cooling rate was 10 °C min-1. Bulk density and apparent porosity of the sintered samples were
measured using the standard water immersion method [11], where three specimens were normally
measured to obtain a mean value. The samples were mounted by using an epoxy resin, and polished
down to 1 µm finish. Chemical etching was then carried out using boiling phosphoric acid for 6 min.
Microstructural features were examined using a CamScan-S4 Scanning Electron Microscopy (SEM).
X-ray diffraction (XRD) measurements were also carried out to identify the crystalline phases present.
Table 1: Chemical composition of CC31.
Constituent
Wt. %
SiO2
50.73
Al2O3
35.41
K2O
2.44
Fe2O3
0.63
MgO
0.51
Na2O
0.47
CaO
0.31
Ignition loss
9.50
Results and Discussion
2,7
2,6
2,5
2,4
2,3
2,2
2,1
2,0
1,9
1,8
1000 1100 1200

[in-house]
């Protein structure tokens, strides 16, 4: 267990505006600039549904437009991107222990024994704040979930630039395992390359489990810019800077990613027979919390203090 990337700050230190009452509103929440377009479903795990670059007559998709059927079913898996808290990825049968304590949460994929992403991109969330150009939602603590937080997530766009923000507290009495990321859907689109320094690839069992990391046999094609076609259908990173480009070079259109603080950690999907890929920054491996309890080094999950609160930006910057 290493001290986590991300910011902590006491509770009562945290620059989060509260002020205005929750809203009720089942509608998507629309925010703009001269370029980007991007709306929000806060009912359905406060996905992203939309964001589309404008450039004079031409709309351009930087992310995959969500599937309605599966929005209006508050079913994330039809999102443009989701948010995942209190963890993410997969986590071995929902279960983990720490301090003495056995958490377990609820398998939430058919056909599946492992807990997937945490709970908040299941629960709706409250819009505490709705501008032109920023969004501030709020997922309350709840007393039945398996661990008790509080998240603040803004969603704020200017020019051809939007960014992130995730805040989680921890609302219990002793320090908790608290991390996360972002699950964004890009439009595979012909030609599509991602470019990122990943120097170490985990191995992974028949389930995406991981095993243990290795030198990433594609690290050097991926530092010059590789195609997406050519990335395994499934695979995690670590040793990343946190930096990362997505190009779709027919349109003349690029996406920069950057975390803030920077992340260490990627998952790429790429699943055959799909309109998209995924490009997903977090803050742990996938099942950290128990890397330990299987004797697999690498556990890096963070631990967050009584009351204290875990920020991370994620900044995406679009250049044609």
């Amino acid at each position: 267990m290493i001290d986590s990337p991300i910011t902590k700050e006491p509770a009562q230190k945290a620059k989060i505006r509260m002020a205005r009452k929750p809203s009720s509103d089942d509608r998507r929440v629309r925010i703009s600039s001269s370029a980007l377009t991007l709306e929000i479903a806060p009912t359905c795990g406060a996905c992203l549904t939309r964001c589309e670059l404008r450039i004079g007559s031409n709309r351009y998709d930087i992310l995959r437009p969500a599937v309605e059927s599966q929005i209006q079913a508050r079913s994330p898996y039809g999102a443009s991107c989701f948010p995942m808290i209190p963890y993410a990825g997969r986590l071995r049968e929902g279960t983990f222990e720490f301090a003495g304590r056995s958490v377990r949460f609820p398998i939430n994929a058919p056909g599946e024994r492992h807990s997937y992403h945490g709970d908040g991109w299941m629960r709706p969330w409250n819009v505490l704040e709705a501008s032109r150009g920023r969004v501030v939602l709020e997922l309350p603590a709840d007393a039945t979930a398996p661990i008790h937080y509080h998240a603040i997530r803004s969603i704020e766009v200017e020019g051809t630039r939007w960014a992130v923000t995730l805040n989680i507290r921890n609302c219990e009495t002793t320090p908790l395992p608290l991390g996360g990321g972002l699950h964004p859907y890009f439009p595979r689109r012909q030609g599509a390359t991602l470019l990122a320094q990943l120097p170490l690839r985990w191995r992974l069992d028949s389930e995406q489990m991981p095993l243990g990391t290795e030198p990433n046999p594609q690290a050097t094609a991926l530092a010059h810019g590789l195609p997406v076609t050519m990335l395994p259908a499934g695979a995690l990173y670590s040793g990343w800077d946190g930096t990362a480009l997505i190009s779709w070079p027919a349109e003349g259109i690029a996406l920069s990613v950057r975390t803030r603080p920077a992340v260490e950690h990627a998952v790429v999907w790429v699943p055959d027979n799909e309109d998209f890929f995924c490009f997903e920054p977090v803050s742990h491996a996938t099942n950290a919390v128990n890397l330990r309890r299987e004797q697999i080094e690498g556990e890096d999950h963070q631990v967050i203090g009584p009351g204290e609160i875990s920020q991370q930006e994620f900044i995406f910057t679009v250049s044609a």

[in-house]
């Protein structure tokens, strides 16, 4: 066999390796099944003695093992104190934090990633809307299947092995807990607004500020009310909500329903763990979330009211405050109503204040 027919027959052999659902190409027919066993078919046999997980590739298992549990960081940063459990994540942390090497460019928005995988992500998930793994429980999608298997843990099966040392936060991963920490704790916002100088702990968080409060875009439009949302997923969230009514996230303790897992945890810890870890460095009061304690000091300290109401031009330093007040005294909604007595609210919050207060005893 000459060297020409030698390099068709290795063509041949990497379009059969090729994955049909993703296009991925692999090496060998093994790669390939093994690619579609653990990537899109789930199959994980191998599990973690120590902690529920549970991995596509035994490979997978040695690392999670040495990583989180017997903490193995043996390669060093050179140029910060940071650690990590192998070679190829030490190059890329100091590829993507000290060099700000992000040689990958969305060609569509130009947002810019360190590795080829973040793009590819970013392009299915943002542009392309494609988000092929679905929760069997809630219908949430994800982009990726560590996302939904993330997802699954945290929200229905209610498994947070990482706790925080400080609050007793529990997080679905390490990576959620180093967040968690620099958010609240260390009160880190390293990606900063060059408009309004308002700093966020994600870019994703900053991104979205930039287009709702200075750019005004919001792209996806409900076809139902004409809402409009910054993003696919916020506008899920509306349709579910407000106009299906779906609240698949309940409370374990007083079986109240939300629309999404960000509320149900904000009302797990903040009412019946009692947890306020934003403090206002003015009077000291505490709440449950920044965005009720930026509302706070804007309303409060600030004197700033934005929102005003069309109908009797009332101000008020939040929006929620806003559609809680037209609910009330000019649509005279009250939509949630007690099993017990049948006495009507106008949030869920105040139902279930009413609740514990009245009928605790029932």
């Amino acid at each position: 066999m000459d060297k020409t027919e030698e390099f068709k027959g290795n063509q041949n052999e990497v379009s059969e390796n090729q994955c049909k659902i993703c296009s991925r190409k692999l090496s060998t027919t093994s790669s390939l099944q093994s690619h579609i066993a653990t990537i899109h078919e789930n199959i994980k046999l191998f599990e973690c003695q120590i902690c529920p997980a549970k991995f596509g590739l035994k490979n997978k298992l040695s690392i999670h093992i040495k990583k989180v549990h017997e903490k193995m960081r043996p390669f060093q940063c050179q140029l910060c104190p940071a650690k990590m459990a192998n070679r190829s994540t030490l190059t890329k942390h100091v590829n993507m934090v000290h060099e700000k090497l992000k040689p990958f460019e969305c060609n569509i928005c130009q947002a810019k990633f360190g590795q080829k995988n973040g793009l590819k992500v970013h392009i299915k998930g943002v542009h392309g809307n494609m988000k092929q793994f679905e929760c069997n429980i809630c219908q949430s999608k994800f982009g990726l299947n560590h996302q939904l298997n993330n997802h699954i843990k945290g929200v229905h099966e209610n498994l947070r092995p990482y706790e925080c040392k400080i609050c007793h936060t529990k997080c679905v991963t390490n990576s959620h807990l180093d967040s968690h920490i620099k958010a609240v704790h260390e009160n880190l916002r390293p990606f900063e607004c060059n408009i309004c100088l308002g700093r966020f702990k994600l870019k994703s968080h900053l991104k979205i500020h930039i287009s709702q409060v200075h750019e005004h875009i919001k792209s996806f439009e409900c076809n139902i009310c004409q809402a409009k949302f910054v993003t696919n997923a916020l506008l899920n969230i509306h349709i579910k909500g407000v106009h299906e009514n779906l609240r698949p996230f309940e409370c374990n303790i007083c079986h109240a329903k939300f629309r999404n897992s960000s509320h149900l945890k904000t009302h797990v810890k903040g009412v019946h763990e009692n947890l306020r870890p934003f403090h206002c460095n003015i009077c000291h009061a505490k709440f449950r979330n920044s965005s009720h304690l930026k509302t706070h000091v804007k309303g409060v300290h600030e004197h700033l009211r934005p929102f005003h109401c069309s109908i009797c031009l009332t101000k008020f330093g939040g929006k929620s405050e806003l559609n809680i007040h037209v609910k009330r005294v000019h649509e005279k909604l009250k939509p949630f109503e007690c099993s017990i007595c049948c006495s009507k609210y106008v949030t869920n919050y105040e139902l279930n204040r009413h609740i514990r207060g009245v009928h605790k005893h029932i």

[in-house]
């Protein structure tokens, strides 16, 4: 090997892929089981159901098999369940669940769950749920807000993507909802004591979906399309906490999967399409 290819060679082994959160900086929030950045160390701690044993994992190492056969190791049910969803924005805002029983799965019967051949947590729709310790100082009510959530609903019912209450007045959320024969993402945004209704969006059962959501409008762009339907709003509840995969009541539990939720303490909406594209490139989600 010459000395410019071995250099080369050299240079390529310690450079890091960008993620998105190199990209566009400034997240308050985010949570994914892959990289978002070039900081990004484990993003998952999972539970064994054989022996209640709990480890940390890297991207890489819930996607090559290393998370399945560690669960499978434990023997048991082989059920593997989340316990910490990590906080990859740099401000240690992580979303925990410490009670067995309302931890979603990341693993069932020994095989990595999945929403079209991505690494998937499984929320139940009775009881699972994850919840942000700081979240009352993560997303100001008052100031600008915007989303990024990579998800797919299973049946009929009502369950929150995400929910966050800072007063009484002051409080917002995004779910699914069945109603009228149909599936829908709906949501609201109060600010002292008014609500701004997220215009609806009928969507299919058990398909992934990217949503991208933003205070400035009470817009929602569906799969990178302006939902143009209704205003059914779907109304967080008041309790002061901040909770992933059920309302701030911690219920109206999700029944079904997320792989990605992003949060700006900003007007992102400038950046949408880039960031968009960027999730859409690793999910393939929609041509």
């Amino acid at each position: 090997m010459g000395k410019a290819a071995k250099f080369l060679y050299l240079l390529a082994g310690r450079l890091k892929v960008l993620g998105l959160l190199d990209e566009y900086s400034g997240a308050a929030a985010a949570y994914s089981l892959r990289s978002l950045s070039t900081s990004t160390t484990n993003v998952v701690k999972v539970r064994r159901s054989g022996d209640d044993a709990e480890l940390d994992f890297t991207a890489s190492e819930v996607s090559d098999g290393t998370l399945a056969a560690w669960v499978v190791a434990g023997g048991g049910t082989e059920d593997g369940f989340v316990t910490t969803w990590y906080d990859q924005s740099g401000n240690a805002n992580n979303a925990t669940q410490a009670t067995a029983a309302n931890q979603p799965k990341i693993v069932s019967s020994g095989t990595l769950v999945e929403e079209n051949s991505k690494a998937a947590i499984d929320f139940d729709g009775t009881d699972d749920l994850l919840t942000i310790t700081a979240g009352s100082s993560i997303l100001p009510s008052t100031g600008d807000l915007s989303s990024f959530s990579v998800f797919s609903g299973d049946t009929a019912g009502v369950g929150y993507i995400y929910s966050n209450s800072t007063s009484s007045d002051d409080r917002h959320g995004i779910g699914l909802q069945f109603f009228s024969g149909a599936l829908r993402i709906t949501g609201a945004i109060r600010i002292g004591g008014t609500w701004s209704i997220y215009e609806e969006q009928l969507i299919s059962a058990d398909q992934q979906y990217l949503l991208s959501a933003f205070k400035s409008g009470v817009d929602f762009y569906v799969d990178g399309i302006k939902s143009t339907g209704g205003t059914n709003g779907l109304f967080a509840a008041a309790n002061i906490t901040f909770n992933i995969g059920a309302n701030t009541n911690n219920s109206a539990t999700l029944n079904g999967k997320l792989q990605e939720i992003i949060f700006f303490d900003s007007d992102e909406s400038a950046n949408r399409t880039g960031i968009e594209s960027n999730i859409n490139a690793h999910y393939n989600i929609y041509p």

3 °C/min - 3 min
3 °C/min - 1 h
3 °C/min - 5 h
20 °C/min - 3 min
20 °C/min - 1 h
20 °C/min - 5 h
1300 1400 1500
T (°C)
Figure 1. Bulk density (ρb) as a
function of temperature.
Pa (%)
-3
ρ b (g cm )
Bulk density and apparent porosity values of the samples as a function of sintering
temperature, for various heating rate and dwell time, are given in the Figs. 1 and 2, respectively.
Fig. 1 showed that there was in general a significant increase (~40%) in the density values up to
1300 °C, and subsequently a marked decline up to the maximum sintering temperature used, apart
from the samples sintered with 3 min dwell time, for which a high temperature (1400 °C) is
required to achieve a similar improvement. In general, the highest heating rate (20 °C min-1)
appeared to be relatively more effective to attain higher density values up to 1200 °C, where there
was a marked effect of increased dwell time. However, further increase in the temperature (from
1200 to 1500 °C) made the lowest heating rate (3 °C min-1) more useful to obtain greater density
values. Maximum densification was achieved at 1300 °C using the heating rate, 3 °C min-1, and
dwell time, 5 h, where the minimum porosity values were attained at this process conditions. The
apparent porosity values as a function of sintering temperature in terms of heating rate and dwell
time were in general good agreement with the bulk density values (Fig. 2).